The Cold War is often depicted as an era marked by a struggle for global dominance between two blocs led by the USSR and the US. Such representation is quite reasonable, yet it clouds our view on the past by focusing it on only a fraction of the historical horizon. There were more nations and states than just the two giants, many of which gained independence in their struggle against colonialism and imperialism. As the number of those smaller, often quite poor and underdeveloped, nations continued to rise, their leaders found that strength in number is better than nothing, forming the so-called third Cold War bloc – the Non-Aligned Movement (NAM).
Caught in the crossfire
Birth of an idea
The principal ideas of the NAM were neutrality, equality, cooperation, peaceful coexistence, and other similar humane principles. As such, pinpointing the exact root of the movement can prove to be a difficult task. Some tend to go to the period before World War II when initial anti-colonial movements began forming around the globe, yet most tend to begin their stories during the 1950s. As the struggle for dominance between communists and capitalists expanded, often dragging other unwilling nations into the commotion alongside them, some nations looked for a solution. Initial sprouts of the idea for a neutral movement came from India. Prime minister Jawaharlal Nehru and his associates began using the term “non-aligned” by 1953. However, Indian diplomatic doctrine at the time wasn’t aimed at creating an international organization but aimed more at bilateral relations between nations.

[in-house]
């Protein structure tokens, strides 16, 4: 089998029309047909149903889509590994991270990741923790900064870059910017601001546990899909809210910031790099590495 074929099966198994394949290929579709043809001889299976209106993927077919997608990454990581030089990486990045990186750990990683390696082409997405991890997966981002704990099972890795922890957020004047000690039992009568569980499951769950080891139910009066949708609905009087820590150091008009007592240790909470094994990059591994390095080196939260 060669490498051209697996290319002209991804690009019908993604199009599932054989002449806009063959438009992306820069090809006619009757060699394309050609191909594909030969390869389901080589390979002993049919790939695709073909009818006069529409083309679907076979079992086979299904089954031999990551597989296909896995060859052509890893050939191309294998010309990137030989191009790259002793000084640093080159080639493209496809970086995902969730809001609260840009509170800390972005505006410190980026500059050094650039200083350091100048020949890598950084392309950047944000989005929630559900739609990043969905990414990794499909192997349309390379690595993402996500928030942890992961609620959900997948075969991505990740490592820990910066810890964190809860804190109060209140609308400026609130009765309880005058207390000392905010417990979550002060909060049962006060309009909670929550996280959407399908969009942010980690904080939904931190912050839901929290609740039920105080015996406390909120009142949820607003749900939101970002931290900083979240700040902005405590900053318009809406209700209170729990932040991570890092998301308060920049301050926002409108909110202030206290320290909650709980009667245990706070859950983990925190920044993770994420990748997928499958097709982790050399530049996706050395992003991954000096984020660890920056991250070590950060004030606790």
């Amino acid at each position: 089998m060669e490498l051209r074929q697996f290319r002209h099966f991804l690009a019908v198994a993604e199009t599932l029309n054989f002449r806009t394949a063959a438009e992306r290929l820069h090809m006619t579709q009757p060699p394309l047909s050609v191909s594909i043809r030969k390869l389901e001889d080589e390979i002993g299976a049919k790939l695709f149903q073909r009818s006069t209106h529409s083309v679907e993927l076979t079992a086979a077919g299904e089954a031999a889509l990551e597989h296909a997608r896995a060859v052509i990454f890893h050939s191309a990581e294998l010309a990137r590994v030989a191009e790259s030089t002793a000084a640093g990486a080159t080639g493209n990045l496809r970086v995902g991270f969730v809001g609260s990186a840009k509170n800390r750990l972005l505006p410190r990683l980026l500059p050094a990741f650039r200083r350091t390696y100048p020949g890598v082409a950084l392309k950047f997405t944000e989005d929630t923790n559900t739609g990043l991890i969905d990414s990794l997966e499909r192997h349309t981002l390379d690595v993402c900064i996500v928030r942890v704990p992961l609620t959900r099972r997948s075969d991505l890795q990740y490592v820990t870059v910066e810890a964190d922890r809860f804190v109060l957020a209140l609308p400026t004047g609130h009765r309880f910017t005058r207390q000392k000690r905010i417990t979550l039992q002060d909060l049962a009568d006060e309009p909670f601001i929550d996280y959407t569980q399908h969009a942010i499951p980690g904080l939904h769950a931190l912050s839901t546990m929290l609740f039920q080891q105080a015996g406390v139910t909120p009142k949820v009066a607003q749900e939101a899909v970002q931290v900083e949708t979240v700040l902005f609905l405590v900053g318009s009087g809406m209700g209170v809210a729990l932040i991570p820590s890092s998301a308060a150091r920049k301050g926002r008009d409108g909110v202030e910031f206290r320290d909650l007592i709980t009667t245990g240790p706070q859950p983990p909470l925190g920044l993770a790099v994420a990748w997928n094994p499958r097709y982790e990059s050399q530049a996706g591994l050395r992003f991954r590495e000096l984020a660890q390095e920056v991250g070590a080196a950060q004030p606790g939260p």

Then in 1955, the Afro-Asian Conference was held in Bandung, Indonesia. There the aforementioned ideals of the Non-Aligned Movement were formulated with a 10-point declaration published as a concluding document of the conference. Thus, in ideological terms, many see the Bandung Conference as the starting point for the creation of the NAM. Yet, once again no further action was made towards creating an association of states in the name of non-alignment. The first steps in that direction were made by Yugoslavia and its charismatic leader Josip Broz Tito. Though Yugoslavia wasn’t present in Bandung, Tito invited Nehru and Egyptian president Gamal Abdel Nasser to meet with him on Brioni (Brijuni) Island in 1956. There these three nations signed a cooperation declaration, providing a first actual step towards the actualization of the movement.